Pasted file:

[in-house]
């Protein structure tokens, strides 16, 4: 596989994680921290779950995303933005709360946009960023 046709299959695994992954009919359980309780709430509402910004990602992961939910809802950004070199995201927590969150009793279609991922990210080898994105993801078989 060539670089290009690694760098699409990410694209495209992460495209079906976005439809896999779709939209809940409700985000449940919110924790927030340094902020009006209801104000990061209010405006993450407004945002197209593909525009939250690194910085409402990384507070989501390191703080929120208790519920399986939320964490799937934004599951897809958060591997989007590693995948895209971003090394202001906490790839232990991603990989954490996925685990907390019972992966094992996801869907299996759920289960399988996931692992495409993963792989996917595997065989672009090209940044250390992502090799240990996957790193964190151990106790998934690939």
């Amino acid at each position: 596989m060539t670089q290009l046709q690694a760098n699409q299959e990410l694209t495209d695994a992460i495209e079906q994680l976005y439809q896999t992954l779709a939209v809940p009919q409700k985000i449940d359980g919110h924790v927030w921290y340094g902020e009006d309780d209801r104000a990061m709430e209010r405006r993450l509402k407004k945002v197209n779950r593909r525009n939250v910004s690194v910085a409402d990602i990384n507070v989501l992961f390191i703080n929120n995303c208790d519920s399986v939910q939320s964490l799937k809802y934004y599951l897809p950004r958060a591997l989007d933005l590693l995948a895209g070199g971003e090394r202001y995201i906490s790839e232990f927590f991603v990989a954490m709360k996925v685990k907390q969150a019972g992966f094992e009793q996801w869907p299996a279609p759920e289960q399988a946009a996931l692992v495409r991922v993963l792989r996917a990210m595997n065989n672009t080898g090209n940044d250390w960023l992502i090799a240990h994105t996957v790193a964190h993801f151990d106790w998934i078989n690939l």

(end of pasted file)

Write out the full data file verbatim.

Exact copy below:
[in-house]
């Protein structure tokens, strides 16, 4: 596989994680921290779950995303933005709360946009960023 046709299959695994992954009919359980309780709430509402910004990602992961939910809802950004070199995201927590969150009793279609991922990210080898994105993801078989 060539670089290009690694760098699409990410694209495209992460495209079906976005439809896999779709939209809940409700985000449940919110924790927030340094902020009006209801104000990061209010405006993450407004945002197209593909525009939250690194910085409402990384507070989501390191703080929120208790519920399986939320964490799937934004599951897809958060591997989007590693995948895209971003090394202001906490790839232990991603990989954490996925685990907390019972992966094992996801869907299996759920289960399988996931692992495409993963792989996917595997065989672009090209940044250390992502090799240990996957790193964190151990106790998934690939």
């Amino acid at each position: 596989m060539t670089q290009l046709q690694a760098n699409q299959e990410l694209t495209d695994a992460i495209e079906q994680l976005y439809q896999t992954l779709a939209v809940p009919q409700k985000i449940d359980g919110h924790v927030w921290y340094g902020e009006d309780d209801r104000a990061m709430e209010r405006r993450l509402k407004k945002v197209n779950r593909r525009n939250v910004s690194v910085a409402d990602i990384n507070v989501l992961f390191i703080n929120n995303c208790d519920s399986v939910q939320s964490l799937k809802y934004y599951l897809p950004r958060a591997l989007d933005l590693l995948a895209g070199g971003e090394r202001y995201i906490s790839e232990f927590f991603v990989a954490m709360k996925v685990k907390q969150a019972g992966f094992e009793q996801w869907p299996a279609p759920e289960q399988a946009a996931l692992v495409r991922v993963l792989r996917a990210m595997n065989n672009t080898g090209n940044d250390w960023l992502i090799a240990h994105t996957v790193a964190h993801f151990d106790w998934i078989n690939l």